Madison Avenue meets the Bekaa Valley.
12:00 AM, Apr 16, 2008 • By JONATHAN SCHANZER
HEZBOLLAH, THE RADICAL Shiite terrorist organization in Lebanon, is best known for attacking Israelis. But the organization also attempts to gain the support of Lebanese citizens with a sophisticated network of social services, political outreach, and financial aid. And recently, the militia has turned to advertising campaigns to bolster its image.
Hezbollah owns or controls at least two known advertising companies: Ressalat and Media-Publi Management. The U.S. Department of the Treasury should designate both as Specially Designated Global Terrorist entities (SDGTs) immediately as part of its ongoing campaign to cut off Hezbollah from the global financial system.
According to a recent article in the Lebanese al-Nahar, Ressalat is a "Hizbullah-funded organization that handles advertising and cultural events for the group." The company does not appear to have a web presence, but al-Nahar identified Mohamed Noureddine as Ressalat's creative director. One French report also identified Noureddine as the director of a think tank tied to Hezbollah's secretary general Hassan Nasrallah. His name can also be found alongside pro-Hezbollah videos on YouTube.
After the car bombing that killed Hezbollah commander Imad Mughniyeh on February 13, Noureddine and his team launched a sophisticated advertising campaign to lionize the slain terrorist leader. Within hours of the bombing, colorful stencil drawings of Mughniyeh's bearded and bespectacled face appeared on huge billboards throughout Lebanon. The stenciled portrait was similar to the iconic drawing of Latin American revolutionary Che Guevara. These Mughniyeh billboards--some of which read: "Prophecy of the Final Victory"--now line the road from the Beirut airport to the city's downtown district. According to Mohammed al-Amin, managing director of a billboard company that rented space to Ressalat, the entire network of billboards along the airport road and within the group's stronghold in the southern suburbs of Beirut cost at least $100,000.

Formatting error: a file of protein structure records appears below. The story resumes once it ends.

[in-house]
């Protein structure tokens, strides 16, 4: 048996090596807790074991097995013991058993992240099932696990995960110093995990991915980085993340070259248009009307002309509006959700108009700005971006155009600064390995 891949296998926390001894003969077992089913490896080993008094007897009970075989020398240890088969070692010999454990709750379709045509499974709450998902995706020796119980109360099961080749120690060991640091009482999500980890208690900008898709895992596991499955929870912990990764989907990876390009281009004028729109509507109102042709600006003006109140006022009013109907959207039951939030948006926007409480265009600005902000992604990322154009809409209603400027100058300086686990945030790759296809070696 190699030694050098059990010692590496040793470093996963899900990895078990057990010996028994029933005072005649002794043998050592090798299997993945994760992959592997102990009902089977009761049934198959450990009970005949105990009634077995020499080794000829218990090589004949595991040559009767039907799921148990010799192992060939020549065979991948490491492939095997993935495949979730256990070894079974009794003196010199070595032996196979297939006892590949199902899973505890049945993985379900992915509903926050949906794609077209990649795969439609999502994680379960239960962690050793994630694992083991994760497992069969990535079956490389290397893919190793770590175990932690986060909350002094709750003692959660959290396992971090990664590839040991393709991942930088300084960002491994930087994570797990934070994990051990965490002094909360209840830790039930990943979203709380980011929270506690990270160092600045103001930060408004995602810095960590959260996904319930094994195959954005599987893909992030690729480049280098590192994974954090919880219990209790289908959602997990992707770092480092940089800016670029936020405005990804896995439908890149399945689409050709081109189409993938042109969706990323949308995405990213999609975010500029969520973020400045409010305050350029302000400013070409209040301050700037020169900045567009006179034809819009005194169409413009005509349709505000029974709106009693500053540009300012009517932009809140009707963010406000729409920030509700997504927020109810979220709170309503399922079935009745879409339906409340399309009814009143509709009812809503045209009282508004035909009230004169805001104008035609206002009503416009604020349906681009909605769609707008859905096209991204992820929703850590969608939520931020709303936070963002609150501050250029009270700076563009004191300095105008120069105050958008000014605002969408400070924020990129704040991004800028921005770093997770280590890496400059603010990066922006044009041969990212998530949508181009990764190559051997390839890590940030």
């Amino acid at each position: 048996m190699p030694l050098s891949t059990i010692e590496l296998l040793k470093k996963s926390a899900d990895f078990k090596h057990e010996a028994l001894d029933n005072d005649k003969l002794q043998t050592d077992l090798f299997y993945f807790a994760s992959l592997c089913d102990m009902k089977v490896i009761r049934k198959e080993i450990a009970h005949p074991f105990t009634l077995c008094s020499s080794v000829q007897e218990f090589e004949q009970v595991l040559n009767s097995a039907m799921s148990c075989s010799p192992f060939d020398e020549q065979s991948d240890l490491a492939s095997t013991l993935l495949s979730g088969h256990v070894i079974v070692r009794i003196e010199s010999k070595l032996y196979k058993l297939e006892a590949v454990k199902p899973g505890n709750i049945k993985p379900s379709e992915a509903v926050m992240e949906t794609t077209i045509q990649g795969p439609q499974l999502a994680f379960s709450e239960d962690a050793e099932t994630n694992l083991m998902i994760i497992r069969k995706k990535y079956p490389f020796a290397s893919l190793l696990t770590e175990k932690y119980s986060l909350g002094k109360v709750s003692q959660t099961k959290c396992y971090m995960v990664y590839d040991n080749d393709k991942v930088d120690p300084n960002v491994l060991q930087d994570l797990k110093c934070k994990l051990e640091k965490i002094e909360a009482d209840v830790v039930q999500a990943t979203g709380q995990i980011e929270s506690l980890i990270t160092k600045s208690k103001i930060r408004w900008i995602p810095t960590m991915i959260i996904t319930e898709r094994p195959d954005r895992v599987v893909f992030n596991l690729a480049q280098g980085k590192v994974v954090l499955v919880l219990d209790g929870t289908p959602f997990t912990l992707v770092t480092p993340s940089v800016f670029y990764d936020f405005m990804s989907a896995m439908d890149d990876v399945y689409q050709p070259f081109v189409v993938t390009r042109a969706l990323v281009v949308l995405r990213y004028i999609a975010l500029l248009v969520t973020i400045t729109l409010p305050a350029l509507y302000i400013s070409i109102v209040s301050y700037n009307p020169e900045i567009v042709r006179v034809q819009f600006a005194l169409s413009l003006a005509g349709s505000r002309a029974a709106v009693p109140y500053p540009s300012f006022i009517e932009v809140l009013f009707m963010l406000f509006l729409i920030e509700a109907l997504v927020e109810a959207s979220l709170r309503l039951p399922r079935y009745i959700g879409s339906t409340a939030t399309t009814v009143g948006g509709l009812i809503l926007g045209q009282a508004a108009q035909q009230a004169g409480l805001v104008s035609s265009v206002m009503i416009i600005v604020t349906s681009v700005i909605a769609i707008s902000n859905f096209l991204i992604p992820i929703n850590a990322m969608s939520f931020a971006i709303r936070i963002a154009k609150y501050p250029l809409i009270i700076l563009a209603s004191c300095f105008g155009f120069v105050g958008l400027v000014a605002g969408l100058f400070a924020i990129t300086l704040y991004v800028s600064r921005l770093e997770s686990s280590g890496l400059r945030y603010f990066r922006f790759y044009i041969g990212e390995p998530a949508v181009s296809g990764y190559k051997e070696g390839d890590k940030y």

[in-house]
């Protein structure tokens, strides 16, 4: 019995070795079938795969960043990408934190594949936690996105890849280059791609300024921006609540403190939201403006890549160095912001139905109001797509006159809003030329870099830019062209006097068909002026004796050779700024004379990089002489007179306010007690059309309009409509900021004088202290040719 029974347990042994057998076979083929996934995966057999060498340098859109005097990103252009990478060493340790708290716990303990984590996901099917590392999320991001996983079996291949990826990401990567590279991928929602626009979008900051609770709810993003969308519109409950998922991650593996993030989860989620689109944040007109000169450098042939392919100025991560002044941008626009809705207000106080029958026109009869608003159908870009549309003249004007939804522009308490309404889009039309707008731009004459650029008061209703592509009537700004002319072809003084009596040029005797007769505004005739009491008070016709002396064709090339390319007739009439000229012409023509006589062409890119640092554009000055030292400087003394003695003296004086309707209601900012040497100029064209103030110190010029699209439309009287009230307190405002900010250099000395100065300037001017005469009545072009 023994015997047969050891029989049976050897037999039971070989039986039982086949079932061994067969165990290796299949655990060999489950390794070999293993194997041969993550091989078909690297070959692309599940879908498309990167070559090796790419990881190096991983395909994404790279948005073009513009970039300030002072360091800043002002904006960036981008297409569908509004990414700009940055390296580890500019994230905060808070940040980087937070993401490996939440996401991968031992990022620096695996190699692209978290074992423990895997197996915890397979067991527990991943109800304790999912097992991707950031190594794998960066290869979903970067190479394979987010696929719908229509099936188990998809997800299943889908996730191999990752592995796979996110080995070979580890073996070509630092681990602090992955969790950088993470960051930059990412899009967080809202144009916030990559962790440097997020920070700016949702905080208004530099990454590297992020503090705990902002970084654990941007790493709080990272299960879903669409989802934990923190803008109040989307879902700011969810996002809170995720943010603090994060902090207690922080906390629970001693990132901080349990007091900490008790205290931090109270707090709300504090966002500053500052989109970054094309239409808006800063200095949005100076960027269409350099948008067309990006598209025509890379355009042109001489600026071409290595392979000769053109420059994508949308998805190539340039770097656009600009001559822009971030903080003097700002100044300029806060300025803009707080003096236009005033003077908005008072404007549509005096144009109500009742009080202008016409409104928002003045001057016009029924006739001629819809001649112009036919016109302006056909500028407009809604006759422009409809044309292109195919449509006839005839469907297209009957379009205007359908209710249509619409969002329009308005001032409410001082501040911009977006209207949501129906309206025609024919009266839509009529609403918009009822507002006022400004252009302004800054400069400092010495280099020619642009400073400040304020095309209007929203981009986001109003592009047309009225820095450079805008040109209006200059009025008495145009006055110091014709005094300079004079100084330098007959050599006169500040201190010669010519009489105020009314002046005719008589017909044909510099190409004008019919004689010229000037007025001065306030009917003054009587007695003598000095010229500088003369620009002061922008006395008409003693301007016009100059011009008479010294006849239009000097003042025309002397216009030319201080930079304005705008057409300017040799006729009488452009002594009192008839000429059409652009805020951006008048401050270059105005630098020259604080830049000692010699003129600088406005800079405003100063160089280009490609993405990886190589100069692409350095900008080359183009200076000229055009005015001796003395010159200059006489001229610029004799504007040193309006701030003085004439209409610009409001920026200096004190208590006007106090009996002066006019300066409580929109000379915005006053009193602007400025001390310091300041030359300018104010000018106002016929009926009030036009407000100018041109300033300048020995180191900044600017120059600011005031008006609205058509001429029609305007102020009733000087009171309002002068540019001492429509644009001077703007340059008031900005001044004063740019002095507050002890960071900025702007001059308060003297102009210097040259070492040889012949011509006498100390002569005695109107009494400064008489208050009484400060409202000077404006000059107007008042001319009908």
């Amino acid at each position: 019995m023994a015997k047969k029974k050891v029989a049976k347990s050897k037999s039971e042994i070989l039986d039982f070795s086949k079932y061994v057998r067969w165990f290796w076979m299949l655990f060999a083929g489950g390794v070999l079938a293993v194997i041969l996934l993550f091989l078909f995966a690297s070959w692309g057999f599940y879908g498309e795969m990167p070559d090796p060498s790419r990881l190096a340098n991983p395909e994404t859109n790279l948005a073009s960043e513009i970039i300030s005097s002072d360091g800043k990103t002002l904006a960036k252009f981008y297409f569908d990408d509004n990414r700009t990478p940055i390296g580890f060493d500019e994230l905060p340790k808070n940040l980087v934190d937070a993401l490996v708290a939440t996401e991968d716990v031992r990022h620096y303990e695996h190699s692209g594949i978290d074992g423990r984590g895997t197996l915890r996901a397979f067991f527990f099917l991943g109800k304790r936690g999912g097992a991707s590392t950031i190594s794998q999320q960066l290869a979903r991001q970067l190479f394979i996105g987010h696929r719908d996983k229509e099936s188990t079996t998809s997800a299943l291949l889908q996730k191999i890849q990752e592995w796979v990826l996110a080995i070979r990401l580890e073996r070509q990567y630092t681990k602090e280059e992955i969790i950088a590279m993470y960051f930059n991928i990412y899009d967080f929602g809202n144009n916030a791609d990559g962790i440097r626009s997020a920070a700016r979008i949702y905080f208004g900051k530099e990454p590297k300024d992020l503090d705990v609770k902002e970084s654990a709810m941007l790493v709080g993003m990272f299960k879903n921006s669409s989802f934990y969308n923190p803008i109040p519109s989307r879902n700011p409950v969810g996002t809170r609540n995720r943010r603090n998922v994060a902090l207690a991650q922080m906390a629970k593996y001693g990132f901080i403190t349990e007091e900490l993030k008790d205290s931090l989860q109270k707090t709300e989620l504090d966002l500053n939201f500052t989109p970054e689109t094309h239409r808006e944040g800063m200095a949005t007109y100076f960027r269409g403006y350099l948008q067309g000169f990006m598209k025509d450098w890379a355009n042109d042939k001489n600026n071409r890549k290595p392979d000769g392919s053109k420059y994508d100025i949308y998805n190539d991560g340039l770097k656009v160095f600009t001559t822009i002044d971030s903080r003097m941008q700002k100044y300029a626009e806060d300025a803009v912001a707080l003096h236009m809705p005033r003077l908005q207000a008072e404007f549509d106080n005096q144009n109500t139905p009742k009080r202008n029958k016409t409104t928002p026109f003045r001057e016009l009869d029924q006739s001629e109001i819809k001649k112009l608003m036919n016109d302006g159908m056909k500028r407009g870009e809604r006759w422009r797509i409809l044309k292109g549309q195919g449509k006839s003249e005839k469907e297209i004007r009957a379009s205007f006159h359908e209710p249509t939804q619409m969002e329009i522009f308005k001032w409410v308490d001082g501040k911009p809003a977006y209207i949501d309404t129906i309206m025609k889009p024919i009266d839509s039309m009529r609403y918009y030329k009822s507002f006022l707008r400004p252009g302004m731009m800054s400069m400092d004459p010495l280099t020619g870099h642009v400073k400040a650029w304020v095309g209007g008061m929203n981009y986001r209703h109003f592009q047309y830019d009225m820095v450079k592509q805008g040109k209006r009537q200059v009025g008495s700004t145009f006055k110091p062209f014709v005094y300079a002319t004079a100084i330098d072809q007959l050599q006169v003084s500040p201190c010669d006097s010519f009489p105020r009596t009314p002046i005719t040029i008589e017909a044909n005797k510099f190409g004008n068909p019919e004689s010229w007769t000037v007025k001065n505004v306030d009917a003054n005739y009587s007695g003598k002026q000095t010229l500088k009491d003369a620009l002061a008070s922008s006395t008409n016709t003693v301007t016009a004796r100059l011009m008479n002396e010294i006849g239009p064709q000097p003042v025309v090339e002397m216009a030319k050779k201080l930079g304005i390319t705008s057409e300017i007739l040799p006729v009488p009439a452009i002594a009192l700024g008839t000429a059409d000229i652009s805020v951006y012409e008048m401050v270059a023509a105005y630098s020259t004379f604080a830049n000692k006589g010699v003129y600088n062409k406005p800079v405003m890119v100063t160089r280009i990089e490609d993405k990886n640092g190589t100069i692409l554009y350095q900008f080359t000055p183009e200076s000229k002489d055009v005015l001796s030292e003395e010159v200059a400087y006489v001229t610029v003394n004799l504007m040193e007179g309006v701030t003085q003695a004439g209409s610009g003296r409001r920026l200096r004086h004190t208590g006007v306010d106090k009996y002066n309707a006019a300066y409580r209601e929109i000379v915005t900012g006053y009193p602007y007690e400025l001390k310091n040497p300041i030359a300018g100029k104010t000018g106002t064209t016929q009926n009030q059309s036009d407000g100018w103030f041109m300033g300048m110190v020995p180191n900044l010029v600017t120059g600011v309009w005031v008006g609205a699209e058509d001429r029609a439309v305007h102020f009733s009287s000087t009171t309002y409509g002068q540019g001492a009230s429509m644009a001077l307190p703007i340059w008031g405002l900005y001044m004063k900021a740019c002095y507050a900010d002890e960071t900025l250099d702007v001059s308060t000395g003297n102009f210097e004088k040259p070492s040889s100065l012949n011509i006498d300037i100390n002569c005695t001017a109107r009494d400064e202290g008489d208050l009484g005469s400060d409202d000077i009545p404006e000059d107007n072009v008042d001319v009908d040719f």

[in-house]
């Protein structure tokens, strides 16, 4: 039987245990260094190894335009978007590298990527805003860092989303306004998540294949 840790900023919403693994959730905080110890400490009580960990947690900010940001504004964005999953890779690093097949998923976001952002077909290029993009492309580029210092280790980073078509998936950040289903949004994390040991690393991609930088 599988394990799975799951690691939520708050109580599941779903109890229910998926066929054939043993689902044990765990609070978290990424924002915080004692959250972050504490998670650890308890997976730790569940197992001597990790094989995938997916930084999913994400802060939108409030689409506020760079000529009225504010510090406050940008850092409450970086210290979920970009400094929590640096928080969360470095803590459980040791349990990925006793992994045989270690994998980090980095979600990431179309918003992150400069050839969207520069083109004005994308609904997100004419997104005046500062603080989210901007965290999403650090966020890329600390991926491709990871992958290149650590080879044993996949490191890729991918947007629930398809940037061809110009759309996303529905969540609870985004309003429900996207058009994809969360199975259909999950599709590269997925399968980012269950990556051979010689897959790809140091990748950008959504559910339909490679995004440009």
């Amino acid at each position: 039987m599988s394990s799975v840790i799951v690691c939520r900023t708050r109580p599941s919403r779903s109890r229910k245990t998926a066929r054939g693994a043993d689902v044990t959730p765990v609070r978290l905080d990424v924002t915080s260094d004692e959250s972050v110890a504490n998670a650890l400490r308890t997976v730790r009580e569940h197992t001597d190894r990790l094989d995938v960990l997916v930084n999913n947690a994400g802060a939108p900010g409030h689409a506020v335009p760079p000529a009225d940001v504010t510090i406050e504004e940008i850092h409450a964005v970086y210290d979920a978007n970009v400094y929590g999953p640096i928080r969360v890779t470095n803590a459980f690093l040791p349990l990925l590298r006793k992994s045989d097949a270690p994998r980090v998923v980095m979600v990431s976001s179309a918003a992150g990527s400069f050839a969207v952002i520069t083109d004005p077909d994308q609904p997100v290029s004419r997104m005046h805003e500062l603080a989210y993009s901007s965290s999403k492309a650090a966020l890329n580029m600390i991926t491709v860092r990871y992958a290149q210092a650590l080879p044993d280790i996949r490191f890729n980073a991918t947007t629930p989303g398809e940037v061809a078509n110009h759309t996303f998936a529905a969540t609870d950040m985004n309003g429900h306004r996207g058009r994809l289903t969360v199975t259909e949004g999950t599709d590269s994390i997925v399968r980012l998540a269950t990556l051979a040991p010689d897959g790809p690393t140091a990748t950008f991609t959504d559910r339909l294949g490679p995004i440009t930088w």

In 2006, following Hezbollah's war against Israel, the group reportedly paid an unnamed public relations firm some $140,000 to design an ad campaign called "Divine Victory," glorifying the 34-day war that ended with a U.N.-brokered cease-fire on August 14, 2006. Last year, Hezbollah posted a huge billboard in southern Lebanon, facing northern Israel, with the faces of two kidnapped Israeli soldiers, Ehud Goldwasser and Eldad Regev. Additionally, near the coastal town of Naqura (where the U.N. peacekeeping force maintains its headquarters), Hezbollah posted a large mural portraying an Israeli warship that had been hit by the terrorist group during the 2006 war.
Was Ressalat behind all of these billboards? The answer is still unknown. There may be other unidentified Hezbollah advertising companies lurking in Lebanon.
However, Hezbollah's advertising operation is not limited to billboards. As first revealed by analyst Avi Jorisch, a Lebanon-based company called Media-Publi Management handles ads and promotions for al-Manar, Hezbollah's television station. Media-Publi is now listed (complete with address and phone number) with the Lebanese Advertising Agencies Association. The company also openly operates a website (www.mpmlb.com), which actually lists al-Manar's scheduled programming and boasts of serving as "the exclusive media representative of al-Manar T.V. station...We are responsible of reservation and monitoring of the ads on al-Manar [sic]."
Media-Publi reportedly worked with numerous advertising agencies, including the world-renowned Saatchi and Saatchi, selling ad space to numerous multinational corporations. After the SDGT designation of al-Manar in March 2006, however, many advertisers pulled their products from al-Manar's airwaves.